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Our journalists and guest bloggers bring you stunning imagery and the space stories that matter most.

Dawn Journal: Faraway Viewing Through the Mind's Eye

Marc Rayman • January 02, 2013

As Dawn treks onward to Ceres, its path will cross within a few degrees of the moon as seen from Earth on Jan. 21–22.

Dawn Journal: Hydrazine Haste Makes Waste

Marc Rayman • December 05, 2012 • 1

By saving fuel, Dawn will arrive at Ceres in 2015 with about half of the 45.6-kilogram (101-pound) hydrazine supply it had when it rocketed away from Cape Canaveral.

Planetary Radio: A Dawn Mission Update

Mat Kaplan • November 20, 2012

A Planetary Radio status report from the Dawn mission's Marc Rayman, accompanied by a fascinating video tour of Marc's at-home collection of space information and memorabilia.

Dawn Journal: Scary-Good Ion Propulsion

Marc Rayman • October 31, 2012

Dawn continues to raise its orbit en route to its 2015 date with Ceres. Also, Marc prepares his high-energy Halloween costume.

Why haven't we found evidence for life starting in asteroids?

Emily Lakdawalla • May 10, 2011

Here's a theoretical paper that asks an interesting question: When the solar system was very young and still very hot, could medium-sized asteroids have been habitable abodes for life?

The scale of our solar system

Emily Lakdawalla • May 02, 2011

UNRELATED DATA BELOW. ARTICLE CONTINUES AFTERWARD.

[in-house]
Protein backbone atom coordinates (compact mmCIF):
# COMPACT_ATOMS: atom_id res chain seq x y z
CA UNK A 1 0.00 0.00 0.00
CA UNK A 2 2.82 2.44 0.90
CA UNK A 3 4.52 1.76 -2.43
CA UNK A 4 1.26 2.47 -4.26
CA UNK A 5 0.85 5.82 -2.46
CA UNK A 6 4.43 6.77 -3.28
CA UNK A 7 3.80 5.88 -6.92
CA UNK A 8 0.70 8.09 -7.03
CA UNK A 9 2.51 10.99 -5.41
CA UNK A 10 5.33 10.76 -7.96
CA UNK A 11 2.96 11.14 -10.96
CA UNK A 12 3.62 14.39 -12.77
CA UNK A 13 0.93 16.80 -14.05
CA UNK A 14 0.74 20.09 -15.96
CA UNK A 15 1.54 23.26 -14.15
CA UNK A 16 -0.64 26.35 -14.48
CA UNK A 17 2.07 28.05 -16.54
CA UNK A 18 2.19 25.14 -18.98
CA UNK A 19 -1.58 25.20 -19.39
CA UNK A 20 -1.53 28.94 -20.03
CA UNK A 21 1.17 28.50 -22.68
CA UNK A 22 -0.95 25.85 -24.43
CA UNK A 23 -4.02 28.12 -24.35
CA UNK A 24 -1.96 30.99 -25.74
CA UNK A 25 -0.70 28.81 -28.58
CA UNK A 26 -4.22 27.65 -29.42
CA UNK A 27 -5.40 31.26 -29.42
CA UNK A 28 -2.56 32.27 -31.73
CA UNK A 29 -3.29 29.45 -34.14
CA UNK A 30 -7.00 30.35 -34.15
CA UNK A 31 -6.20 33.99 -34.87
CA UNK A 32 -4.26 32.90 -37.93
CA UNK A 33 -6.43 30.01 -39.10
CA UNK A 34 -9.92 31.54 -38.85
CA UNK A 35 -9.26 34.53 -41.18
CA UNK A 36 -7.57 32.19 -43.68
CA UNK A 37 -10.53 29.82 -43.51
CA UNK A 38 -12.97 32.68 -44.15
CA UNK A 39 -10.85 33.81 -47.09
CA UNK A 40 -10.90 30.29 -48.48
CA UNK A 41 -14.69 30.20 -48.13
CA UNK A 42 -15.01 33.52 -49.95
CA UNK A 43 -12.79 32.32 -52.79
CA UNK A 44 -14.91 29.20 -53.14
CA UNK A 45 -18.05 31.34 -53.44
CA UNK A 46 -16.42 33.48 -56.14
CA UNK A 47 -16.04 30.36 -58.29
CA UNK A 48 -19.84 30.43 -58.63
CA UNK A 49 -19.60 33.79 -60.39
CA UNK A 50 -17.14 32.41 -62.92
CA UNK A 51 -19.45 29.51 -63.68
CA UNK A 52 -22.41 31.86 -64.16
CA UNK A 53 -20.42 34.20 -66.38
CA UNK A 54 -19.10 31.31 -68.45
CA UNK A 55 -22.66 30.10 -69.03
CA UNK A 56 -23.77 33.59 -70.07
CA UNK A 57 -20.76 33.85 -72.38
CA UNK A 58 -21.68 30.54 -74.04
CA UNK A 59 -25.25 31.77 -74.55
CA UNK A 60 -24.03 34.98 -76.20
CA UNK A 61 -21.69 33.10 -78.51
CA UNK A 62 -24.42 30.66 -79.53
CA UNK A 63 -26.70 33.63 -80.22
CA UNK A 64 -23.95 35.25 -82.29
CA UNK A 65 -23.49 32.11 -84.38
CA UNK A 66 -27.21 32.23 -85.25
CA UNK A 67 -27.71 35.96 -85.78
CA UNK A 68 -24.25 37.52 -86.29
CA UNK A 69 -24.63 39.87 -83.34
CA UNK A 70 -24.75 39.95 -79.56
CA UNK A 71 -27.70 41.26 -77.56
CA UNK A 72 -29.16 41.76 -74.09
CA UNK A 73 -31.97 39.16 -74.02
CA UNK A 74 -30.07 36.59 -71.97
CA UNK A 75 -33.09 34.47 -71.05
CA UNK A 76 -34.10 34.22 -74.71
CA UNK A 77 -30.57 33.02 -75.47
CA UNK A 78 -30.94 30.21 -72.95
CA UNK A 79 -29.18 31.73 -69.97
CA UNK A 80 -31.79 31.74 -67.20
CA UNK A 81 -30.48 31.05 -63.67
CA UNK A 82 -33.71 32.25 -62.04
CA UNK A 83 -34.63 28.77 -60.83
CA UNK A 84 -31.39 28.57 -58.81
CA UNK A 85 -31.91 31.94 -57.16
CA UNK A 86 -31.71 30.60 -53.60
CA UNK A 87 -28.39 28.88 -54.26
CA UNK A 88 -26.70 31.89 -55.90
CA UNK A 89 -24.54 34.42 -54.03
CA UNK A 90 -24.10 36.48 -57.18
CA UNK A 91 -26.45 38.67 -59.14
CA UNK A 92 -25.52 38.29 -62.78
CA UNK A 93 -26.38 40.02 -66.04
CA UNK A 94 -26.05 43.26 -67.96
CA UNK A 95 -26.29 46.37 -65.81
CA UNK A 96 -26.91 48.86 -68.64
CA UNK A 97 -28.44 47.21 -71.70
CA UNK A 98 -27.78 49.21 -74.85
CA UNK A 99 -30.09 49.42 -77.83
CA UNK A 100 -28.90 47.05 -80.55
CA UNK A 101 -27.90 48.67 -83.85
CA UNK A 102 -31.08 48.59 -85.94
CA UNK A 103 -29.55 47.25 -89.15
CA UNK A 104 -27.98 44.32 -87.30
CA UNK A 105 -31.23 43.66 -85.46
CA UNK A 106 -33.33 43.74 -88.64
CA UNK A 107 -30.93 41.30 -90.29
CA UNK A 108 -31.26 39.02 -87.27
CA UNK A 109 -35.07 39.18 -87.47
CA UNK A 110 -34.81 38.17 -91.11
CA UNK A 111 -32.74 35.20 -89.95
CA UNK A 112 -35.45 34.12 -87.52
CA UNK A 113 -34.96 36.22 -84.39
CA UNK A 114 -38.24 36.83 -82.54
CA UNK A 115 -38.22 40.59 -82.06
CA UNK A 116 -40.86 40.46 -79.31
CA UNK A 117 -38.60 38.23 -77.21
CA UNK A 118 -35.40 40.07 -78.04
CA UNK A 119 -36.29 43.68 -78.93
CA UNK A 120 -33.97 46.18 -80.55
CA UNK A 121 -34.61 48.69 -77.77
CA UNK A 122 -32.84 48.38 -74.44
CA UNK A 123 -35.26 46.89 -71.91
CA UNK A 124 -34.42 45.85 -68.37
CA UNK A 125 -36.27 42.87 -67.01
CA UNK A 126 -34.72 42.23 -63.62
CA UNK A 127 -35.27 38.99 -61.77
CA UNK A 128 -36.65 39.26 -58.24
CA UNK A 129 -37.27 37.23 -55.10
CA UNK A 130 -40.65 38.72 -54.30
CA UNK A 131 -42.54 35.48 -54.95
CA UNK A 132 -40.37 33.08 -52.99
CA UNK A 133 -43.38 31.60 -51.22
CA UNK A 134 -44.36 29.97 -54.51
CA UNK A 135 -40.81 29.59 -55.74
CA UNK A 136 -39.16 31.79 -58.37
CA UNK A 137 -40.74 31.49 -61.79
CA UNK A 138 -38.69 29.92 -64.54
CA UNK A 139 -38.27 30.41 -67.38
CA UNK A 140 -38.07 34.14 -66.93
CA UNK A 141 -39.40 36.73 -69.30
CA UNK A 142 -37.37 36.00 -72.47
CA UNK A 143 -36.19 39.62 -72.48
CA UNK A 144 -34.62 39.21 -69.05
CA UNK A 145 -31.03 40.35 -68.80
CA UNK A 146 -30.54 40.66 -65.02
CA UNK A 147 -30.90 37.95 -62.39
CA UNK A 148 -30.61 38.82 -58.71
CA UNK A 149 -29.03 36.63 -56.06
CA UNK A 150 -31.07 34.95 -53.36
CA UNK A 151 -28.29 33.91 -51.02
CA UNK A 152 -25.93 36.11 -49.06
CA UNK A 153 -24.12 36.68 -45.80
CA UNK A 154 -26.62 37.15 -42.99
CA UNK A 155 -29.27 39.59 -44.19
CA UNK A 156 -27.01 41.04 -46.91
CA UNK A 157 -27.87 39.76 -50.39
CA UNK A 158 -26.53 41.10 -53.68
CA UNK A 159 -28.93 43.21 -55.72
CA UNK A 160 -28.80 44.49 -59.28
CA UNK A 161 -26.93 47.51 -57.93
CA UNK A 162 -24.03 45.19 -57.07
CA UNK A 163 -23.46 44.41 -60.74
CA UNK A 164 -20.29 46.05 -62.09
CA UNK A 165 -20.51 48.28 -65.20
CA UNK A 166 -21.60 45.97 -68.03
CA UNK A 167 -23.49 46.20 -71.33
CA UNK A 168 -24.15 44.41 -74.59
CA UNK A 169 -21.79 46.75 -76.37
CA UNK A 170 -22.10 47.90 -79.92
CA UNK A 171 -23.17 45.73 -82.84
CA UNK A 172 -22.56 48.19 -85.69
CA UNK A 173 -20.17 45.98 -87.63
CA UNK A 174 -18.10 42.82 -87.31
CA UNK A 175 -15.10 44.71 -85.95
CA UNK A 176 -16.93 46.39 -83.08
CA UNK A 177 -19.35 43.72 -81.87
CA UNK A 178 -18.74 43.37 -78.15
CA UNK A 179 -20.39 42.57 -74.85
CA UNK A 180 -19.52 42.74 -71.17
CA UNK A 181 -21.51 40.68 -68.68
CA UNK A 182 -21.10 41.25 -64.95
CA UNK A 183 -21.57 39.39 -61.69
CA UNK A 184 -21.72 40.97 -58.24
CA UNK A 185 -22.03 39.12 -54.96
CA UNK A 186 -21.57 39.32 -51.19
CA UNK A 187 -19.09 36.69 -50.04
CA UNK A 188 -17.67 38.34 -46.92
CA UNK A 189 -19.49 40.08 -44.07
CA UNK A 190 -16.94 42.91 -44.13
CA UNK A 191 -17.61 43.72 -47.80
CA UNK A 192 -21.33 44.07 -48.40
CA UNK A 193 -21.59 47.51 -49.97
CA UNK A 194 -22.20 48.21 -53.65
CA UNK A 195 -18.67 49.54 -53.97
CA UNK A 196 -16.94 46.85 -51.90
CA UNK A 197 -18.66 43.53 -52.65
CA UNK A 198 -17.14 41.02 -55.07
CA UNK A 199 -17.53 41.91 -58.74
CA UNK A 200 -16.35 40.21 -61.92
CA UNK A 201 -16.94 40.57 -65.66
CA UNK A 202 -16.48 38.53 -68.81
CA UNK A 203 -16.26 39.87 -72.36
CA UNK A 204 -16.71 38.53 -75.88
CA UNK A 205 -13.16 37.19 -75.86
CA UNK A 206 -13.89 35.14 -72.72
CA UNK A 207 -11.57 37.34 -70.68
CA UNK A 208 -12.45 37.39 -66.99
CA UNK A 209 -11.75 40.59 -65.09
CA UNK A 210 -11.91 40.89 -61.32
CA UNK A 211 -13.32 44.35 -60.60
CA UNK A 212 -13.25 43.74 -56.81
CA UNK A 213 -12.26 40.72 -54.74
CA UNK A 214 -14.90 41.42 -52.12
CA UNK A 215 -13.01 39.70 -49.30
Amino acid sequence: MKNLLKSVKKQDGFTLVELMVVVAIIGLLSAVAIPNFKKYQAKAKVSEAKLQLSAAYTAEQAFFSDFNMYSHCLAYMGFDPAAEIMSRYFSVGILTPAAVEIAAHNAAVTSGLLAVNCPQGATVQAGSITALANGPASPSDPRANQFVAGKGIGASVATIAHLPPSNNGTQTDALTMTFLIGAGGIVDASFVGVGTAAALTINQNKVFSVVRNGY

Space.com has taken advantage of the infinitely scrollable nature of Web pages to produce a really cool infographic on the scales of orbital distances in the solar system.

So far, no moons found at Ceres or Vesta

Emily Lakdawalla • April 15, 2011

Since the Galileo mission discovered tiny Dactyl circling Ida in 1993, quite a lot of asteroid systems have been found to be binary; there are even a few triples. So it's quite reasonable to guess that two of the biggest asteroids, Ceres and Vesta, might also have satellites.

LPSC 2011: Day 1: Small bodies

Emily Lakdawalla • March 08, 2011

Here are some of the noteworthy items from the morning's session on "Small Bodies: A Traverse from NEOs to TNOs" and the afternoon's session on "Asteroid Geophysics and Processes: Surfaces and Interiors."

How does Lutetia compare to the other asteroids and comets visited by spacecraft?

Emily Lakdawalla • July 15, 2010

Almost a week after Rosetta flew past Lutetia, the asteroid is now a distant pinprick of light to the spacecraft, and the science team is getting down to the business of analyzing their data.

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